Strangely—considering that Errol Flynn is best known for his swashbuckling roles—the film I most vividly remember of his is this one, an unusual war film. I first watched it years ago as a teenager, and ever since—in spite of having notched up The Prince and the Pauper, Captain Blood, The Adventures of Robin Hood and other blockbuster Flynn hits—this remains my favourite Errol Flynn film. Touching, thought-provoking, and utterly memorable.
The Dawn Patrol falls in that very slim category, of films set in the First World War rather than the Second. The story traces the fragile lives—here today, snuffed out tomorrow—of a group of RAF pilots, the 59th, stationed in France in 1915. The 59th is based close to the lines that separate the British from the Germans, and it is the task of the 59th to go up in the air every morning (and often through the rest of the day too), carrying out recces, strafing the German positions, and hopefully coming back alive.
The commanding officer of the 59th is Major Brand (Basil Rathbone). To him falls the unpleasant duty of sending the men out on missions while remaining bound to his desk.
The two senior officers who do get to fly are Captain Courtney (Errol Flynn) and his bosom buddy Lieutenant Scott (David Niven), men with so many hours of experience in the air and so many daring tales of derring-do to recount, that death has become just another event that may come their way one of these days.
At the other end of the spectrum are the young men, fresh from training, who are sent out to the front to replace those who’ve ‘fallen in battle’. These are fresh-faced boys, barely out of school, none with more than 20 hours of flying experience, all of them eager to get into battle. For them, the war is a schoolboy’s adventure, glorious and exciting and offering them the chance to be heroes. The blood and agony and the horror of war is non-existent for them.
Worst still is the fact that there is no time to be spent in training these youngsters. Courtney argues with Brand, pleading that he be allowed just two weeks to teach the newcomers some battle manoeuvres, something that will give them at least a fighting chance—but Brand flatly refuses. Not, as Courtney thinks, because he’s unjust and heartless, but because his boss—a disjointed voice in a cosy office at the end of the phone line—won’t allow it.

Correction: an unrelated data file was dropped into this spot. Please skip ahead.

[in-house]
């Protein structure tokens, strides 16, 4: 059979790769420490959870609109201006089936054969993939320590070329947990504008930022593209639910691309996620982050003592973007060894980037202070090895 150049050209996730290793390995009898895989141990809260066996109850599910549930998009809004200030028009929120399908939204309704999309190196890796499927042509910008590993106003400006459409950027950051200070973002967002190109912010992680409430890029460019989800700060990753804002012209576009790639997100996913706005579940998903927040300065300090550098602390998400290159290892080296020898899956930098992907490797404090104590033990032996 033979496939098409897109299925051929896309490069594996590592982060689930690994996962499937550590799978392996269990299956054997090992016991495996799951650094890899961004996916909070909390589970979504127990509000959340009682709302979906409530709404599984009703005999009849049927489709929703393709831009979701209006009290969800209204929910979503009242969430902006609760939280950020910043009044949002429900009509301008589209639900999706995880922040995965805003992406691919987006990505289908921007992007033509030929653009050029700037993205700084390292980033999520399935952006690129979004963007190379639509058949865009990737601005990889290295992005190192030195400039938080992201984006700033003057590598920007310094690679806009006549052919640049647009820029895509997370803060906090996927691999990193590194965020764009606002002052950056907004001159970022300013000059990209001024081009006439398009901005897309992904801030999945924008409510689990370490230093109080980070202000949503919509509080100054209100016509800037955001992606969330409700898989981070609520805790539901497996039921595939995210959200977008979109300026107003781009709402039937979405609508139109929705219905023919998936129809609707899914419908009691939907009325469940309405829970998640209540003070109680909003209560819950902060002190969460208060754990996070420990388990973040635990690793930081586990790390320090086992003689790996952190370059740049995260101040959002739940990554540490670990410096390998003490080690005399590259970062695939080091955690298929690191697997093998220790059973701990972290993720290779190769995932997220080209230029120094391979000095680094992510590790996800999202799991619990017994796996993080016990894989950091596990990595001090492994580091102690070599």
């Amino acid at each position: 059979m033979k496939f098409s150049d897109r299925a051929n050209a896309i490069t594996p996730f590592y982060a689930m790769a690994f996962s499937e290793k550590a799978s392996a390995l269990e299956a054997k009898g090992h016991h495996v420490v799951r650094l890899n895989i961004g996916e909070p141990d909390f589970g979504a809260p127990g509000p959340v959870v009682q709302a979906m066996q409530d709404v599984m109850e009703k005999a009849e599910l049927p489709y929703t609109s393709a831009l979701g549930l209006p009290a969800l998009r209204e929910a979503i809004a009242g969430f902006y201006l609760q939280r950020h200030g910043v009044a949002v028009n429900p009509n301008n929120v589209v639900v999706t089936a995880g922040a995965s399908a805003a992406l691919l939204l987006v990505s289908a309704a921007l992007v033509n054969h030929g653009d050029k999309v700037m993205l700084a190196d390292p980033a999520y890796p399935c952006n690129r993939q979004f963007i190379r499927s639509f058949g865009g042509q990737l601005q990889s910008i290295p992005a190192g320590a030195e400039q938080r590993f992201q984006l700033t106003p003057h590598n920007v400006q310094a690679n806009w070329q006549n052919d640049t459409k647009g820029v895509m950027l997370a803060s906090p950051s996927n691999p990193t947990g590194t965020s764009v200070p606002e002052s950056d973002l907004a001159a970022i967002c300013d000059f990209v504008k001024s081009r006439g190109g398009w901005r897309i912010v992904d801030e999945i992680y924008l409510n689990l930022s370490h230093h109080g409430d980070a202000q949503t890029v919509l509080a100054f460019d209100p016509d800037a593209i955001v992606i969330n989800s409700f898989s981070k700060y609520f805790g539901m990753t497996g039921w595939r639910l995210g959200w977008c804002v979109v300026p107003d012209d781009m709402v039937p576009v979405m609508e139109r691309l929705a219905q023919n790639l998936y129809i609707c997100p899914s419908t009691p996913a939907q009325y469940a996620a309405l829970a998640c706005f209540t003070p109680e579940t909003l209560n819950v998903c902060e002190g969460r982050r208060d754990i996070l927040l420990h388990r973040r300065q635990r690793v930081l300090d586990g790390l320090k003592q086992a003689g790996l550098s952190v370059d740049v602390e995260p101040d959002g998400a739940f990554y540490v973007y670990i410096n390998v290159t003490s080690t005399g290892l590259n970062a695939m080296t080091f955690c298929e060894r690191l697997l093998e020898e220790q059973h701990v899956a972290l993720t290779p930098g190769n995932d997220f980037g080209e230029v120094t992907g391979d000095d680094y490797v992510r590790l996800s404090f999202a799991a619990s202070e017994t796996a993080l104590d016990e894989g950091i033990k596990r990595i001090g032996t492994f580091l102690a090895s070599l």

Somewhere in the middle, between the embittered Brand, the devil-may-care Courtney and Scott, and the excited youngsters, are men like Hollister (Peter Willes). Hollister is young enough to weep when one of his friends is killed in combat, and young enough to rail helplessly at the cannon fodder he and his colleagues have become.
The Dawn Patrol is the story of these men. It is the story of how they serve their time at the front, aware that the next flight out may well be their last ever: that they may never go back home, never see their friends and families again. It is, in some ways, a tale of the resilience of human nature. These men, constantly on the edge of death (or perhaps because they are always facing death?) are now able to laugh at their own mortality. Evening comes, and they gather around, drinking and chatting and singing loudly “Hurrah for the next man that dies!”
There are moments when the joie de vivre seems forced. The eyes hold fear and anguish but the lips smile—until you feel that those smiles will finally crack. Sometimes, there are mad escapades, adventures that almost seem Biggles-like in their superficial daring. One day, for instance, a passing German pilot throws down a pair of boots with a note attached, to the effect that the British pilots should wear them, since the British seem more at home on the ground than in the air.